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Elmira Maple Syrup Festival

Maple Syrup and I

Ask anybody in the world to name something about Canada. The majority of them will say “maple syrup”. Even if they don’t have the faintest idea what it tastes like. In Italy it is not that easy to find maple syrup: we usually know it from movies and comics. Topolino (the Italian version of Micky Mouse) is a big lover of pancakes with maple syrup, and I bet I’m not the only one who thought about it the first time I tasted it. My “maple syrup baptism” was when I was 19 during my first trip to Canada. I was traveling with my best friend, we were in Toronto hosted by a friend of a friend of a friend. One morning this lovely Canadian lady made use french toasts with maple syrup. Now, I have to confess I’m not really a big fan of sweets and sugary things. Probably, these french toasts were really really heavy, but the whole thing gave me a terrible stomach ache. So, let’s say the first experience was not that great.

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From Here to There

Road in Canada

In Italy I used to live in Bologna. From Bologna you are:

  • 35 minutes from Florence (by high-speed train)
  • 1 hour from Milan (by high-speed train)
  • 1 hour 15 minutes from Rome (by high-speed train)
  • 1 hour 25 minutes from Venice (by high-speed train)
  • 3 hours 35 minutes from Naples (by high-speed train)

not to mention:

  • 1 hour from Munich (by direct flight)
  • 1 hour 35 minutes from Paris (by direct flight)
  • 1 hour 40 minutes from Brussels (by direct flight)
  • 2 hours from Prague (by direct flight)
  • 2 hours 5 minutes from London (by direct flight)
  • 2 hours 15 minutes from Madrid (by direct flight)
  • 2 hours 25 minutes from Athens (by direct flight)

and why not changing continent?

  • 1 hour 45 minutes from Tunis (by direct flight)
  • 2 hours 40 minutes from Istanbul (by direct flight)
  • 3 hours from Marrakech (by direct flight)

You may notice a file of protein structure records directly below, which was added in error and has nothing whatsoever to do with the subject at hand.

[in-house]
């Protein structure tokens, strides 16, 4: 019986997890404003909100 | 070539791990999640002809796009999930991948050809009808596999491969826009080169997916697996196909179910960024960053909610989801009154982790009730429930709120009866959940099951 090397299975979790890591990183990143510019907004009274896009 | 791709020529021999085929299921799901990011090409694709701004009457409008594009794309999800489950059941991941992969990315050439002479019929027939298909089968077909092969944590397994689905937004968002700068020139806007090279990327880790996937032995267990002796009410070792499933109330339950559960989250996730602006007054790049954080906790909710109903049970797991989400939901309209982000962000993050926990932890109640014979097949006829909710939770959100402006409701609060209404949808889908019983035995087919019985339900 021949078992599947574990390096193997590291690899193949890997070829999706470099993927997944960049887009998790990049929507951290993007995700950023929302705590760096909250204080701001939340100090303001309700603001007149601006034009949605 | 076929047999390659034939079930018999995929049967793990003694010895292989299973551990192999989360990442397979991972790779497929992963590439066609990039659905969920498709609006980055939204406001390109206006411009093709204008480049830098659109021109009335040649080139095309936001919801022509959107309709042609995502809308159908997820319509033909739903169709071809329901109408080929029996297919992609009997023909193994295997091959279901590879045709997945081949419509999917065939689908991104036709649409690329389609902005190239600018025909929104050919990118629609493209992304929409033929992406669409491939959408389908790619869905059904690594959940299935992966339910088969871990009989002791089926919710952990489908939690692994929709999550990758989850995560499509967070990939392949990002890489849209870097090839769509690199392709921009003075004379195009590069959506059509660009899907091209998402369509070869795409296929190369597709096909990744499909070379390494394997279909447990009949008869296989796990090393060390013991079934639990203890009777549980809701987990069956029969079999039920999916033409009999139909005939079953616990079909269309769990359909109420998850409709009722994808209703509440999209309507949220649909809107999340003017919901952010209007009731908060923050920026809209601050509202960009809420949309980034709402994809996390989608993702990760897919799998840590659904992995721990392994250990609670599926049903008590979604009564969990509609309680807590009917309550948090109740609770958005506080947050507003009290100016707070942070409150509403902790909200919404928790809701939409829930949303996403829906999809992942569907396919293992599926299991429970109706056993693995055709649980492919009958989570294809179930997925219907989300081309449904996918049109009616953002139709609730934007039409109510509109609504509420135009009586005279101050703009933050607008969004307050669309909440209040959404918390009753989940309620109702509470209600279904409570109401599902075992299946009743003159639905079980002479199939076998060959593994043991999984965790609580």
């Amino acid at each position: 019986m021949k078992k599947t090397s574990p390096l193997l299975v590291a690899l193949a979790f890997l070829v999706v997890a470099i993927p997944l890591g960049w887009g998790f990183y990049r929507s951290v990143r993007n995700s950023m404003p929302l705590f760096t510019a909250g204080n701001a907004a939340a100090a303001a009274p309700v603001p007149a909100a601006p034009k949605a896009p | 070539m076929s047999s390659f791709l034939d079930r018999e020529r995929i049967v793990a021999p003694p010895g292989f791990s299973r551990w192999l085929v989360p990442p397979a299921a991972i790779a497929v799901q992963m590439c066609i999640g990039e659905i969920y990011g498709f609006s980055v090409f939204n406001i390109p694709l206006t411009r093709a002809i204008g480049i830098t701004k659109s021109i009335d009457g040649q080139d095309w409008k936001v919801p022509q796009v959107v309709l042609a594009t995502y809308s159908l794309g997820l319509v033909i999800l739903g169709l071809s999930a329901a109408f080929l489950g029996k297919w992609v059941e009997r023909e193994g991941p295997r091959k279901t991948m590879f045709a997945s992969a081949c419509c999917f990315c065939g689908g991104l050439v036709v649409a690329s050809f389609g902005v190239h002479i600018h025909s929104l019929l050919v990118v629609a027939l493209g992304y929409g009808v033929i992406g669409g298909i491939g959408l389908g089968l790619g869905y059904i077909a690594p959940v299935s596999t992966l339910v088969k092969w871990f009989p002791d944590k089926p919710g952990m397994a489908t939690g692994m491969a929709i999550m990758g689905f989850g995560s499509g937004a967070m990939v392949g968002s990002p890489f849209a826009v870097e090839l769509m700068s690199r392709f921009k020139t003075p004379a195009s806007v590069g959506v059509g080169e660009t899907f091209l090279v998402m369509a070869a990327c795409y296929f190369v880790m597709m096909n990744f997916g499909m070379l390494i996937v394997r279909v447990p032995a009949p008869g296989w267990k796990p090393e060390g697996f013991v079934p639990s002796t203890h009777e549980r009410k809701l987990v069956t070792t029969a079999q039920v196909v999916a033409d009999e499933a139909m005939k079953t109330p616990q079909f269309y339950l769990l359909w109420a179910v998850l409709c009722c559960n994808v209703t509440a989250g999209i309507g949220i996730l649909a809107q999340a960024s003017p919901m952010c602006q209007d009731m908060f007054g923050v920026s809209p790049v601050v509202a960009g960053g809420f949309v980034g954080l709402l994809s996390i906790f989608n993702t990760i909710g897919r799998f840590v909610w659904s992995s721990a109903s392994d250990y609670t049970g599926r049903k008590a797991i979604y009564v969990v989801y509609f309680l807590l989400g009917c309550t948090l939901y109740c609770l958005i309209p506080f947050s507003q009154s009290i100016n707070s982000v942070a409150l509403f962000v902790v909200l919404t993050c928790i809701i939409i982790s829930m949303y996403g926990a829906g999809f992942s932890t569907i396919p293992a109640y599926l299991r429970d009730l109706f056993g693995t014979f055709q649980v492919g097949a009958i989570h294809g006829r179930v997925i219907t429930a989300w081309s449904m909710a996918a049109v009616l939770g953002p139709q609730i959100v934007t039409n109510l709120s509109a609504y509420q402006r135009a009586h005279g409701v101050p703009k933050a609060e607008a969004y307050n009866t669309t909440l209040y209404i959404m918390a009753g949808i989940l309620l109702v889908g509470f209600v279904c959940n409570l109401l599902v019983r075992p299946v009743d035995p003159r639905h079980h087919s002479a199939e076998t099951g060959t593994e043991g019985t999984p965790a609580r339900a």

just to name a few…

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A Modern Fairy Tale

Orfento Valley view, Italy

Once upon a time there was a girl who used to be quite good at driving wagons. She had been driving wagons since she was the legal age to drive wagons in her Realm. She passed her wagon driving test with no problem at all. She even got a licence to drive horses and passed it at the first attempt. The Realm she used to live in was very famous for its traffic, the complexity of its roads (which all lead to the same capital of that realm) and the belligerence of its drivers. In that Realm if your wagon was too small or too low you would risk to be hit by some magic spell from the monster behind you.

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Italians in Toronto: Stefano

Stefano and wife Mariangela

This week I’d like to introduce a new section of this blog. As I said in my first post, there is a new “wave” of Italian immigrants coming to Canada. Since we arrived, I met quite a few  and I hope I’ll meet more and more in the future. I’ve always been interested in the stories of those who decided to leave their country. That’s why I started to bug them all with emails with a little interview asking them to tell their story. I hope to share with you as many stories as possible. Here’s the first one.